Posts about google

Newspapers want enemies, not friends

On today’s On Point, Michael Wolff, Steve Brill, and I talked about Murdoch and Google and the show’s blog quoted me thusly:

But News Corp isn’t the only one making the mistake here. I think the mistake that Google has made in this – and I’m an admirer of Google, I wrote a book to that effect – but I think that Google thought that they could become friends with the newspaper industry. And the newspaper industry isn’t looking for friends. They’re looking for enemies they can blame for the problems that are actually their own from the last fifteen years of inaction in the face of this dying light. And so it’s impossible for Google to become friends with the newspaper industry.

Gained something in the translation

Tweet: A tweet paraphrased my link-economy line and showed me I’ve been saying more than I thought I have. **

In Twitter today, one @rpaskin paraphrased something I’ve been saying – and said again in my talk at Web 2.0 Expo Tuesday (generously covered in that link by Aneta Hall). My line has been that in the link economy, value comes from the creator of the content and from the creator of a public (formerly known as an audience). That is, Rupert’s wrong with he says that Google takes content; it gives attention.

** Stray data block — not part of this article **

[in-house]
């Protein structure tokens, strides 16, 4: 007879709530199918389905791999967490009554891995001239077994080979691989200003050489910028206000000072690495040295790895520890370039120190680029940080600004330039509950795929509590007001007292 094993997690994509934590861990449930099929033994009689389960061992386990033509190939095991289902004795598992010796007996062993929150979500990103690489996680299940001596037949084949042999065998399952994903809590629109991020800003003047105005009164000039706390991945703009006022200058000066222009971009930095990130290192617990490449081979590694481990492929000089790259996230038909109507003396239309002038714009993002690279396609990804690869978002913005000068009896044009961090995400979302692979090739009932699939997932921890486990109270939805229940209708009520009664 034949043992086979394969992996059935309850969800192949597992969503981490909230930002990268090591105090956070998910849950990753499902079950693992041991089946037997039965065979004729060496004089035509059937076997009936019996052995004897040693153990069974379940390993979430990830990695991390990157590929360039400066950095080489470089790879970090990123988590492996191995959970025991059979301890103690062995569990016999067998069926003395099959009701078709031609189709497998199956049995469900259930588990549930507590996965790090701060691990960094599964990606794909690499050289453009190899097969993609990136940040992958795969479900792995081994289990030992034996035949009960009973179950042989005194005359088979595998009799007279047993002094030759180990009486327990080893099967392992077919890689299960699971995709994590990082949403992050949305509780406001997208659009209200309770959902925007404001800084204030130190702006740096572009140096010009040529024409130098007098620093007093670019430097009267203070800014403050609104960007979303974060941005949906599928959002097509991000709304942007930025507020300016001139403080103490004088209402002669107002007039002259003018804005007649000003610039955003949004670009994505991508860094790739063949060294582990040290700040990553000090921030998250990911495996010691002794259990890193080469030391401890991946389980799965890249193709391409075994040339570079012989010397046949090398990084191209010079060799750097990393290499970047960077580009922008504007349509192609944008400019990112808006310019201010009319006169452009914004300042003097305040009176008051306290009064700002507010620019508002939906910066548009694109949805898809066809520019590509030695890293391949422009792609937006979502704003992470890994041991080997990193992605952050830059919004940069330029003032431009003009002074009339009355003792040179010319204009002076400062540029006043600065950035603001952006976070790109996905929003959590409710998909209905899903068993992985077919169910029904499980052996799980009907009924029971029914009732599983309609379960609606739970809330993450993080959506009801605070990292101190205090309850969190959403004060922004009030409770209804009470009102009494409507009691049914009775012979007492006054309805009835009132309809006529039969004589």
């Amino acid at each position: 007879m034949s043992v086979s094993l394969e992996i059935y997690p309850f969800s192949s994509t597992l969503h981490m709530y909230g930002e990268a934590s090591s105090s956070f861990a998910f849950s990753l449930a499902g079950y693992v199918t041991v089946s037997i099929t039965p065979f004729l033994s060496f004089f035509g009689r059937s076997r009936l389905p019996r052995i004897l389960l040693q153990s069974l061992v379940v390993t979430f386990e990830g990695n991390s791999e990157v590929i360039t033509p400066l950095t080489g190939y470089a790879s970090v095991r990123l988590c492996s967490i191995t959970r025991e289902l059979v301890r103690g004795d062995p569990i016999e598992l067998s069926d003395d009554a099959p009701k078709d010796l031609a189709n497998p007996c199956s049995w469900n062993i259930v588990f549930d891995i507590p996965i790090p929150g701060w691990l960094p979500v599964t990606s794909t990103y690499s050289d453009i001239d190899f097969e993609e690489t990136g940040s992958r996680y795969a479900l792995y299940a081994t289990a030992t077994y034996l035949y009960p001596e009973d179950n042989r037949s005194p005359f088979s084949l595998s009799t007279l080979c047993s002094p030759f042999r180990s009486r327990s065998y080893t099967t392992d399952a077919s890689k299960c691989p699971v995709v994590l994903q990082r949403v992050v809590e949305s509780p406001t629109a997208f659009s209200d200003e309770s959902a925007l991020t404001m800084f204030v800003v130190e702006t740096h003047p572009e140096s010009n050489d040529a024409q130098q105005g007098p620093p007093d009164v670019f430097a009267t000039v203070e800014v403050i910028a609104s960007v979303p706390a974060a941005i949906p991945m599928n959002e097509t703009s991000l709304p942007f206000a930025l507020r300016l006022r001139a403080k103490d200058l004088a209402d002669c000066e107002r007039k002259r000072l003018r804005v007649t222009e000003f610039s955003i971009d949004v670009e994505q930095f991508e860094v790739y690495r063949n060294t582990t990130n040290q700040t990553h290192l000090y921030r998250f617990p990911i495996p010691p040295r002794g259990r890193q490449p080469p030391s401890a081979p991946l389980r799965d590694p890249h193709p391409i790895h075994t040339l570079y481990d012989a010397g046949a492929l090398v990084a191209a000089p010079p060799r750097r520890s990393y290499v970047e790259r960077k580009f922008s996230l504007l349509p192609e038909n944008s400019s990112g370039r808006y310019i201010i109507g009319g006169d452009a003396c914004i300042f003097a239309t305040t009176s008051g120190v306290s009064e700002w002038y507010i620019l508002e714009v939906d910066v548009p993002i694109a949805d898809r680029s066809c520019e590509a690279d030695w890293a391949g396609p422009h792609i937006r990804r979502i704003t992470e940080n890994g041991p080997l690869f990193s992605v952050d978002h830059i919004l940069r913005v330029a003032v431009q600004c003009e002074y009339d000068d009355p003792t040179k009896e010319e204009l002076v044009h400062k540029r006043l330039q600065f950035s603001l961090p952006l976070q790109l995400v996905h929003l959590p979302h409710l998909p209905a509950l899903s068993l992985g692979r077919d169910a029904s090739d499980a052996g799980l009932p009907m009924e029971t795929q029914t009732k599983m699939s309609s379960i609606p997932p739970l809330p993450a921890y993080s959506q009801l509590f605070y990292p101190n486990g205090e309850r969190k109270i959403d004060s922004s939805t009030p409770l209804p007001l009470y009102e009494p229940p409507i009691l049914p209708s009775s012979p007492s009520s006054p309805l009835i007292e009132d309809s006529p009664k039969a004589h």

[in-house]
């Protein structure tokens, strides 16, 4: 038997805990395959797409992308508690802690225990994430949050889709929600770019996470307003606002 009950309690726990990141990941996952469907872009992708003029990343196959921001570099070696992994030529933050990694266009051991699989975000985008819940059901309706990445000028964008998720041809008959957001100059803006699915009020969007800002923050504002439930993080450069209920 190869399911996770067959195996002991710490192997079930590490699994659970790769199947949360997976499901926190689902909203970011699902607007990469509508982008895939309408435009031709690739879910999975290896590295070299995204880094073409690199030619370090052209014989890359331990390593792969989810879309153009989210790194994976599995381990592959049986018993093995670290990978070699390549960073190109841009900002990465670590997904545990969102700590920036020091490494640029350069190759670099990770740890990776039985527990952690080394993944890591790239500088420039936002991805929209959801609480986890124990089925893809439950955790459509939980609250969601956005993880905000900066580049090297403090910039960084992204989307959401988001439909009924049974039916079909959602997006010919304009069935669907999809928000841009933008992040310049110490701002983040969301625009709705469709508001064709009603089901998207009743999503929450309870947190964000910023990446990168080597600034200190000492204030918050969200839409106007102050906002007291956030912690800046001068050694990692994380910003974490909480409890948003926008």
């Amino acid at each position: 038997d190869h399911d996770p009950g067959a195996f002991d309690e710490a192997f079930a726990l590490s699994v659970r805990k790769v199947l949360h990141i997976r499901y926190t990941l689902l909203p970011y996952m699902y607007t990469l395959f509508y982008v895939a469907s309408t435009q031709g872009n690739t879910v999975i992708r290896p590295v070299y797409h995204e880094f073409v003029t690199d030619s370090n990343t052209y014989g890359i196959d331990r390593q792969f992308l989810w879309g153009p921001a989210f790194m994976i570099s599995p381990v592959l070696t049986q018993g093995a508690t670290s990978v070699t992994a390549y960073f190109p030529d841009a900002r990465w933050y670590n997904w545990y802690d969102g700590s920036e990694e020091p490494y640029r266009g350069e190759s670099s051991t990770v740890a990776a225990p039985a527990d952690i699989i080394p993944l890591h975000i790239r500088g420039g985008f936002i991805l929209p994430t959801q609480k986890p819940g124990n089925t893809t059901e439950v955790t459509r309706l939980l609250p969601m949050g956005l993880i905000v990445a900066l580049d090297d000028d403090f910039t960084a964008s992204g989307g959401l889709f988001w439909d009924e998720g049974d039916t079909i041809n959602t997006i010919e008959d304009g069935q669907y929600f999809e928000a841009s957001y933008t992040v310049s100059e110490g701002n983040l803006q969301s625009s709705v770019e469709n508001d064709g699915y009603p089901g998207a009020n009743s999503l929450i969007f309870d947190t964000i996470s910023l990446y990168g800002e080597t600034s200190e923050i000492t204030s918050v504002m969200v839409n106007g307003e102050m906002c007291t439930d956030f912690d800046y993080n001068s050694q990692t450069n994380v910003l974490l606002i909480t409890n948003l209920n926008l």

Anyway, @rpaskin tweeted this: “In a link economy, there are values from creating content and linking to content. There’s no value in just reproducing content (Jeff Jarvis).”

I didn’t say that exactly but I think it better expressed what I have been trying to say. Or at least it added a perspective and raised a fundamental and important question, namely:

Is there value anymore in reproducing content? Is the six-century-long reign of Guttenberg and the industries he created really over?

Wow. Maybe so. In my discussions of the link economy, I had been concentrating on explaining and defending the side of the value equation brought by Google, aggregators, blogger, Twitter, et al rather than on the loss of value brought to those who reproduced – rather than created – content. But in looking at the entire equation, what @rpaskin says stands to reason: There is no value left over for the copiers. Indeed, online, if one copies, one is considered a thief because it’s only the thieves who copy.

The problem is, of course, that it was through the making and selling of copies that monetary value was extracted and that is why it is so upsetting to those who did so that they can’t do it anymore. It’s upsetting that they don’t see other ways to recognize value. It’s what makes folks including Murdoch say silly things that betray ignorance about the workings of our new world.